Did you want a particular stylistic thread amongst all the animators or were you seeking out a wide variety of aesthetics?
We wanted a wide variety of aesthetics to celebrate the individuality of each of the people featured, and ended up with a variety of 2D and 3D animation, frame by frame, and mixed media (stop motion clay layered with 2D animation).
What were the creative parameters you gave the animators? Or did they pretty much have free rein to do what they do?
I spoke with my co-creative lead, David Bruno, a lot about finding the right balance for this. We wanted the animators to have freedom to explore and we also wanted the project to hang together as a series, so it was about finding that balance of keeping it surprising for the viewer but also giving them cues that they are all part of one series. It was very collaborative. As with any creative process, it’s a lot of throwing things up on the wall and seeing what sticks, but luckily for us, the roster was so great that we had a ton of great stuff to choose from.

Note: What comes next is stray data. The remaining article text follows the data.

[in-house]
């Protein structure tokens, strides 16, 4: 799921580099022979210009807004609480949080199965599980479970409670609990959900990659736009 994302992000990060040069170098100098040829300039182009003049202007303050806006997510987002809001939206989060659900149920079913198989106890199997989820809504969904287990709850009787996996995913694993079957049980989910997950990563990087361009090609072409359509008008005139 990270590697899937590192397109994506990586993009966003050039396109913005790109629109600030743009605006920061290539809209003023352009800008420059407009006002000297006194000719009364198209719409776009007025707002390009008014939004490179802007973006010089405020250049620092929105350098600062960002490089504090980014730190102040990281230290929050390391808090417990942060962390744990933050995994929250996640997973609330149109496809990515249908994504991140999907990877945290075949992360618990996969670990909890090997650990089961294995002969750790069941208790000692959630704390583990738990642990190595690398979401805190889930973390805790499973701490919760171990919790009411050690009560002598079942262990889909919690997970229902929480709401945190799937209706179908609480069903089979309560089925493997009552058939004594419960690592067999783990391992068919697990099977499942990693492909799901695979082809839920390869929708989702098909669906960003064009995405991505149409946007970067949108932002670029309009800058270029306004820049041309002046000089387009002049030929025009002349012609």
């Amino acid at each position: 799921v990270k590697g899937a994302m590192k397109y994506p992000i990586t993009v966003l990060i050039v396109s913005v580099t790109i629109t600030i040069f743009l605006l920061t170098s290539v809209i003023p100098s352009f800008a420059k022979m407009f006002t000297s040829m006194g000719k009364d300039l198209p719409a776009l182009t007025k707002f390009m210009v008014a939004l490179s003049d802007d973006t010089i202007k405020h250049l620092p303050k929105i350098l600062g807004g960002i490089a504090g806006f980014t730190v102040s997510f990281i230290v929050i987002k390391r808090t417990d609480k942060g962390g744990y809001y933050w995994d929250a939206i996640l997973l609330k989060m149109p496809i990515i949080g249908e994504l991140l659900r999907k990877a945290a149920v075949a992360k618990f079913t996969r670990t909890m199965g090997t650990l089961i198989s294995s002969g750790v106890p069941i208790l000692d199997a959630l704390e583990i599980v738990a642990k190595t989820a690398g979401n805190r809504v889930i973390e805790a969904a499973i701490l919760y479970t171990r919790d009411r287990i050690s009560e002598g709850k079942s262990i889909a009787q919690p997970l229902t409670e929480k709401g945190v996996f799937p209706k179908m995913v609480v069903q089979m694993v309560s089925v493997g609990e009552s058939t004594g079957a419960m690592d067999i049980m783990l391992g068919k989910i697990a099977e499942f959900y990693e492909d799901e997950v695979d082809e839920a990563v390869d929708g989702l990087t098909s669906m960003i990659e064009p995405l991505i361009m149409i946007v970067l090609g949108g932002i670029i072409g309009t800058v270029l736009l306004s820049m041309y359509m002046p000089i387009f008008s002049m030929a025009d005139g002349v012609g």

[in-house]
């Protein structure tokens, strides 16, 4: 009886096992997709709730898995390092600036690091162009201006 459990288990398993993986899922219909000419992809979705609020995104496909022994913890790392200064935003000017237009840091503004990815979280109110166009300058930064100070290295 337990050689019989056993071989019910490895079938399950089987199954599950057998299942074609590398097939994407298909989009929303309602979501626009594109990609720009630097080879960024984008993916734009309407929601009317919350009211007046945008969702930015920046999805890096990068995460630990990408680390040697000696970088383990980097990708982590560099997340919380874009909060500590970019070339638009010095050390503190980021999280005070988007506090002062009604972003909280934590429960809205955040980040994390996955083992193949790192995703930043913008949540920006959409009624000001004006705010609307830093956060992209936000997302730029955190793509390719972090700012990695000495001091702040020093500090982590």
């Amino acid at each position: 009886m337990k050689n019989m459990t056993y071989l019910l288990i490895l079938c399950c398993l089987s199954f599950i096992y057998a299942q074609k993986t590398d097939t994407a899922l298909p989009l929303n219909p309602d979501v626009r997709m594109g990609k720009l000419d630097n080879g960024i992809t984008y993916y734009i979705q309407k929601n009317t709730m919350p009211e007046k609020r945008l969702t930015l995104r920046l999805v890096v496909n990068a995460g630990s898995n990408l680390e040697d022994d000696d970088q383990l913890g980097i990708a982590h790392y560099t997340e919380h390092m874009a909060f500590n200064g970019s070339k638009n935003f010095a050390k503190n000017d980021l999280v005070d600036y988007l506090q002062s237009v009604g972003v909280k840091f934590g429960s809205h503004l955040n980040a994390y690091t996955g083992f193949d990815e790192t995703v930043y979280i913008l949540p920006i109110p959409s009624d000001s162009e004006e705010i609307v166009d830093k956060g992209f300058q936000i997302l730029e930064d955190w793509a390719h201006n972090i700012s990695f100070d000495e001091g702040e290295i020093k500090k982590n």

What are other creative considerations that came with the project? What were some of the creative challenges?
We thought long and hard about whether we wanted to share the images of the people we chatted with with the animators, and ultimately decided not to. We wanted whatever the animators had in their head to be solely based on voices, and I’m glad we made that call. During the process, it was a challenge to take the animations far enough down the line for us to see the intent for but not so far that the animators were doing too much time-consuming work. I think that’s a challenge in general with animation, but it’s important to me not to have the people I’m working with burning out unnecessarily. We were working with 9 animators at the same time, as well as leading other projects, so the only challenges were just making sure we were had enough time to give everything the love it needed.